Speed and acceleration are two different things. Speed is your maximum speed, while acceleration is how fast you can reach top maximum speed. Most sports do not directly rely on speed alone other than track. Most sports rely on "change of direction speed" where an athlete must accelerate, decelerate, then accelerate again. An athlete must be able to start, stop, and start again while maintaining good balance and body control. Four great exercises to increase an athletes acceleration are listed below.
Wall Sprints-Teaches good leg drive and running mechanics. Focus on triple flexion and extension.
-1-3 sets of :10 with :60 seconds rest
Broad Jumps- Builds leg power & explosion from a still position.
-1-3 sets of 5-10 jumps with :60-:90 rest
Arm Swing Drills- Teaches proper arm swing to teach good running mechanics.
-1-3 sets of :10-:30 with :30 rest
Sled Push/Resistance Starts- Builds leg strength & power. Teaches good leg drive, focus on triple flexion and extension.
-3-6 sets of 10-20 yard sprints with :60-:90 rest
If you need more help contact Swagler Strength & Performance to achieve your performance goals.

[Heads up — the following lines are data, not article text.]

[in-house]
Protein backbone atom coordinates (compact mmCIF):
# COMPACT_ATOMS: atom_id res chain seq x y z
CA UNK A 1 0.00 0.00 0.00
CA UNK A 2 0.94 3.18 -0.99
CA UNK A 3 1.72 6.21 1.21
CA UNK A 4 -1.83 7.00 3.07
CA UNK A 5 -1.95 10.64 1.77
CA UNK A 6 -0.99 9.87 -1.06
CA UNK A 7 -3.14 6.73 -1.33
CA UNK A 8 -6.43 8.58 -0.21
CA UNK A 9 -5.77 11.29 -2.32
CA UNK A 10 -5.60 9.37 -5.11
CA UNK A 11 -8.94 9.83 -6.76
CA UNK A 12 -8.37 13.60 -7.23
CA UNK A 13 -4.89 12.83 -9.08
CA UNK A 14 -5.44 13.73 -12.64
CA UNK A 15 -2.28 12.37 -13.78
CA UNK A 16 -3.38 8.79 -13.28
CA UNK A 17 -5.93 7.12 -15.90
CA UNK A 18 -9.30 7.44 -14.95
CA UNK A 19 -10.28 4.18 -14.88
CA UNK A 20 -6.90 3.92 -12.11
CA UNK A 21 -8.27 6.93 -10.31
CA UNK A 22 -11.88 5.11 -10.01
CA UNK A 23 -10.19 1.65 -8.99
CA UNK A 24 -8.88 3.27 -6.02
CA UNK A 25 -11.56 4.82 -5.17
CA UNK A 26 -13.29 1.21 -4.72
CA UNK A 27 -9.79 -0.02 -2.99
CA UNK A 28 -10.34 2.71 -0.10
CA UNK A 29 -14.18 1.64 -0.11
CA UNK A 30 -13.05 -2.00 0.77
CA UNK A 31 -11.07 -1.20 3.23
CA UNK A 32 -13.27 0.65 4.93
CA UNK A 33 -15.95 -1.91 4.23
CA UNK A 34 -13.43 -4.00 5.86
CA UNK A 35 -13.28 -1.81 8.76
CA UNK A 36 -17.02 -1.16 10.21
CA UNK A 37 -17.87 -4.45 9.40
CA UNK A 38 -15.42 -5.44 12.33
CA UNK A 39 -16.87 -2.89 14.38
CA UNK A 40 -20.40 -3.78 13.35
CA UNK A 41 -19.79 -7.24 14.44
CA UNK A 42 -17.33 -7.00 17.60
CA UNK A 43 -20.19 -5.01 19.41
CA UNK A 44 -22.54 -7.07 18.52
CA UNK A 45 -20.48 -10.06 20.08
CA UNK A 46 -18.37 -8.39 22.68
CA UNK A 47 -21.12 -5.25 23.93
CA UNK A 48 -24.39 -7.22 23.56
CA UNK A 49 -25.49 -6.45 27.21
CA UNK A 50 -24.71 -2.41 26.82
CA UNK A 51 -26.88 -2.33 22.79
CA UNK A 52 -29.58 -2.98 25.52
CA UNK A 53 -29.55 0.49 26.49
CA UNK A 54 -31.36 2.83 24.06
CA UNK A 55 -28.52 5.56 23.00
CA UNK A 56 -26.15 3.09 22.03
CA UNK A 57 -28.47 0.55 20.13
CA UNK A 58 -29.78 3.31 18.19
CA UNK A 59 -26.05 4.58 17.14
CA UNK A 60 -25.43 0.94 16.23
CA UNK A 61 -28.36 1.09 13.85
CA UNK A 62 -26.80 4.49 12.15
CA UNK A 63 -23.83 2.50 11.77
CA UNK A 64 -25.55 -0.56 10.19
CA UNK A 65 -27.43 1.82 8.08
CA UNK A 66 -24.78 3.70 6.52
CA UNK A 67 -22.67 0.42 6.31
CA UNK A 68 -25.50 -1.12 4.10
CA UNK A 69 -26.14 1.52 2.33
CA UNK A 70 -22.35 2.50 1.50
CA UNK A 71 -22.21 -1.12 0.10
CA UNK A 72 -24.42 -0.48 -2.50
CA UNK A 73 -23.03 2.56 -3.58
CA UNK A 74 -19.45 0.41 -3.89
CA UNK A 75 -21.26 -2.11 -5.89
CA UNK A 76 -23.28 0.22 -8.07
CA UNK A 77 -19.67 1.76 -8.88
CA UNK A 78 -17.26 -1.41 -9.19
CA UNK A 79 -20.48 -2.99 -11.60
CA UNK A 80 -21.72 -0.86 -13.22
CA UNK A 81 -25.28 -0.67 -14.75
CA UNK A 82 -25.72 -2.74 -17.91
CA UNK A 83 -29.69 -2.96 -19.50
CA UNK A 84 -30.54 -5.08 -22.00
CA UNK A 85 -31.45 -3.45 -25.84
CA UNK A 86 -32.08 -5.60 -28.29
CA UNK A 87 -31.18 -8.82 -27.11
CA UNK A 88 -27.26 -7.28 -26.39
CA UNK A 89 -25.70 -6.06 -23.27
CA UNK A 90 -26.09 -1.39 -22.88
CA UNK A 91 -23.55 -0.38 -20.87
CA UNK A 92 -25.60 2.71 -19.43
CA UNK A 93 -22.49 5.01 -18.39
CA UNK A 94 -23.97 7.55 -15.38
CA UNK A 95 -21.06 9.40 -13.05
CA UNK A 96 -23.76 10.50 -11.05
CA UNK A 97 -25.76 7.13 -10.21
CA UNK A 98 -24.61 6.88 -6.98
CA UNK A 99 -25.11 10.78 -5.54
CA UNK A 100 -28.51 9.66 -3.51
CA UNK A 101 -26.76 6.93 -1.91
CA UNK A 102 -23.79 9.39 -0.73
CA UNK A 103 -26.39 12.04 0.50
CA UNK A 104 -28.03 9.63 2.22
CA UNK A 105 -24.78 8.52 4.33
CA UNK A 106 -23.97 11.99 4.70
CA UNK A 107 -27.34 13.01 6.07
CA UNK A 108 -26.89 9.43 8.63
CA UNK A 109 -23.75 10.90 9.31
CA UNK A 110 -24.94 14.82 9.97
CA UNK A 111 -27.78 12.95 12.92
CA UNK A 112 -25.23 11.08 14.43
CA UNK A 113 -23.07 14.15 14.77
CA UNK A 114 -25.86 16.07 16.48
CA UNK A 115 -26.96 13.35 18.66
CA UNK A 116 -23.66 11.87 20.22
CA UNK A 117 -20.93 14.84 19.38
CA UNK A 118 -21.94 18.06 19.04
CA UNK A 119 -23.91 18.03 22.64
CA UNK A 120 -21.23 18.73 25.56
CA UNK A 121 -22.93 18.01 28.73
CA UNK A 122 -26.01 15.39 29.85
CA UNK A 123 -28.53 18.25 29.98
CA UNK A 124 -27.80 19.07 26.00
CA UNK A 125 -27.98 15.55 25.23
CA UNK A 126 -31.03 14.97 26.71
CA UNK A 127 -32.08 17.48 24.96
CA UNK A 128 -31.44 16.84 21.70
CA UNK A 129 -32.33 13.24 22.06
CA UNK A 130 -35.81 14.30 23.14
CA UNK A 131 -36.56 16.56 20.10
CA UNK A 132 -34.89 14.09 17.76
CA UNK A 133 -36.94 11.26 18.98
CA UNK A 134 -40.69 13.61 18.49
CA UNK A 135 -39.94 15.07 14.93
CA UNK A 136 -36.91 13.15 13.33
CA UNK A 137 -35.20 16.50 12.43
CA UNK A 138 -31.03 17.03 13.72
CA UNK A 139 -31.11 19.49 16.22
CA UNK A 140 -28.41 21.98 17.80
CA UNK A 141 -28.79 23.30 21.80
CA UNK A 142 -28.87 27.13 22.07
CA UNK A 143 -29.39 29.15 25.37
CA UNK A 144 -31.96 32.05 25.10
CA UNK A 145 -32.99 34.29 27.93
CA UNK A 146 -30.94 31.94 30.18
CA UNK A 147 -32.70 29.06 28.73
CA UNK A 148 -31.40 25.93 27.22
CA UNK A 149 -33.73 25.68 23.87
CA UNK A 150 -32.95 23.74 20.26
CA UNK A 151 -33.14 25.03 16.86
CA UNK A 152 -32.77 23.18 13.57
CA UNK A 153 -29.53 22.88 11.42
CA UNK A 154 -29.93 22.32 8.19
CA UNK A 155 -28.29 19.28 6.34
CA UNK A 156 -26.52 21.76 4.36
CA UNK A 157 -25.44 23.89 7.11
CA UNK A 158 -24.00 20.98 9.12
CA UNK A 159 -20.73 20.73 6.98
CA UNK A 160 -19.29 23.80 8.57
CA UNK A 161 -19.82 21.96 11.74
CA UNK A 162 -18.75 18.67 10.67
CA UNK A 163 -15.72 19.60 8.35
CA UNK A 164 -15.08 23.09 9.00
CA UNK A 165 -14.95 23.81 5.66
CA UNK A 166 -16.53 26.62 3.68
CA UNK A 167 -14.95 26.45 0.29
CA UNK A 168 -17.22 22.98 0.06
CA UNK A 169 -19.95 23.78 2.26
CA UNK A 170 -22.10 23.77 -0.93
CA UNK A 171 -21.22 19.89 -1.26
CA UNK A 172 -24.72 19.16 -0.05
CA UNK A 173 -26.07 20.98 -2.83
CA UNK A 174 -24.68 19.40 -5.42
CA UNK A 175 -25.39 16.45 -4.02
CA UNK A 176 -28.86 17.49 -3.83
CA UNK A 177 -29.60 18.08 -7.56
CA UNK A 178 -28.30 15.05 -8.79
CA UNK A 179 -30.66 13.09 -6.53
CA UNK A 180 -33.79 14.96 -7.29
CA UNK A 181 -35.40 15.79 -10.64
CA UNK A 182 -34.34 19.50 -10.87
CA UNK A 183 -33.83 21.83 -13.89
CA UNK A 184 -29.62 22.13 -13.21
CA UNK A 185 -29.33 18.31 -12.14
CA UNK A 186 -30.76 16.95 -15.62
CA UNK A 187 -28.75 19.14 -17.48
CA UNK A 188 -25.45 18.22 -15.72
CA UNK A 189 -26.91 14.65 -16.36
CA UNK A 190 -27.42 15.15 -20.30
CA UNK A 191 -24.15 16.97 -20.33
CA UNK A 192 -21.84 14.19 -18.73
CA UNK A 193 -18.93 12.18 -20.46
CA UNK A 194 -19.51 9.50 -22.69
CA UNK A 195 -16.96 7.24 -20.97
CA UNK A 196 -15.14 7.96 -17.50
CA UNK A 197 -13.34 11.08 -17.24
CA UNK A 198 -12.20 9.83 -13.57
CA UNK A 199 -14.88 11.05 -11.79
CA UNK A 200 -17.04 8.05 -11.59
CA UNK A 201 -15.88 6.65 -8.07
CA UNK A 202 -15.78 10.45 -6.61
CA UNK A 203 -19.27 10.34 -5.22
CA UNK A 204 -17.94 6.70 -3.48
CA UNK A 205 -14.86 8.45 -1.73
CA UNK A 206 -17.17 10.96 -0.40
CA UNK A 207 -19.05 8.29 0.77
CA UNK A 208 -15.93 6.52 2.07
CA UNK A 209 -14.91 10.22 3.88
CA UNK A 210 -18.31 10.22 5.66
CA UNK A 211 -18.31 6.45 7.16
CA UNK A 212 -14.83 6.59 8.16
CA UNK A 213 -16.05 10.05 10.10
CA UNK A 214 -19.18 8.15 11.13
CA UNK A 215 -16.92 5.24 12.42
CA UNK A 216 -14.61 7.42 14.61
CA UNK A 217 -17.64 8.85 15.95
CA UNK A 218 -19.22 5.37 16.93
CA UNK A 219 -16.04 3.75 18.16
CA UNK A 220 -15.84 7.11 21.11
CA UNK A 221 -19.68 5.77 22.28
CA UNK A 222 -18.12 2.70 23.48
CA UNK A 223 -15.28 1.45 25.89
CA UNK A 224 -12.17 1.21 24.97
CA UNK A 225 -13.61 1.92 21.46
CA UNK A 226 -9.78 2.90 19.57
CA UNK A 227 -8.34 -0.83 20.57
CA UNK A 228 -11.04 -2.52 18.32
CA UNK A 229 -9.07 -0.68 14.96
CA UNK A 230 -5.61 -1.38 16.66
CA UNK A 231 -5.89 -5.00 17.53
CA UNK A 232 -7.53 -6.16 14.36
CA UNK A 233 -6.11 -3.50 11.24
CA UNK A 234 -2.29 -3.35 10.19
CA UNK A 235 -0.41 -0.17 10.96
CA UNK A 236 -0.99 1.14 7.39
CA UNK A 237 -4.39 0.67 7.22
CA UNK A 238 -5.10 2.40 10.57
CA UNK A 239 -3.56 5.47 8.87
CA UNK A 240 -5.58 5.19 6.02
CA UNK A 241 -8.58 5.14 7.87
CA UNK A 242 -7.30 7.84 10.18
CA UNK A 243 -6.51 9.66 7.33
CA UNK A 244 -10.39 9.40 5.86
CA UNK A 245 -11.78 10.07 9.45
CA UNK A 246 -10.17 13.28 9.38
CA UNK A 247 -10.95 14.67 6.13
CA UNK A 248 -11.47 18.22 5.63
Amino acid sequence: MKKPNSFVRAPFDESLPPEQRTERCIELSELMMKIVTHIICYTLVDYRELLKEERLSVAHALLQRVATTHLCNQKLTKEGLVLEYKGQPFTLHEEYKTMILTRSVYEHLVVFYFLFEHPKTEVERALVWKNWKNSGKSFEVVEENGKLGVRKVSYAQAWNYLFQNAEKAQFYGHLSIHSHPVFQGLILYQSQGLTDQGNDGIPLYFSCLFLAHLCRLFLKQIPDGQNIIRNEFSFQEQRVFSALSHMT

_ Plan to Succeed
Everyone has heard the saying, "People don't prepare to fail, they fail to prepare". This can be applied to many different aspects of life. We are going to apply it to training for sports. With any type of competition the goal is to win. The mind set of preparing to win is an excellent model to follow. This is why Combine360's testing presents the most advanced athletic testing available to the public. Combine360 tests everything you need to be a good athlete such as:vision, balance, flexibility, movement patterns, coordination, balance, body control, agility, speed, strength, power, explosiveness, character, mind set, communication skills, knowledge of nutrition, and how well the athlete takes care of their body. You name it, Combine360 covers it.
With this testing available to the public through a Certified Combine360 Trainer all athletes can develop a baseline. By developing this baseline the athlete will be more aware of their strengths and weaknesses. With that knowledge athletes can seek a trainer or coach to help develop a Combine Training program that will fulfill the athletes needs in order to create a well balanced and improved result. You never know where you're going unless you know where you are. Get tested and make your plan and stick to the plan to achieve success on the court/field.
Coach Swagler at Swagler Swagler Strength & Performance recommends his athletes to re-test every 6 months to make sure they are getting better.
"Testing also gives the kids the kids something to train for in the off-season. The off-season can be very long for some athletes and re-testing gives them the incentive to train hard and perform better every test."
Don't fail to prepare, prepare to succeed!
Coach Swagler's Combine360 Profile
Jamie Swagler,Performance Coach at Swagler Strength & Performance.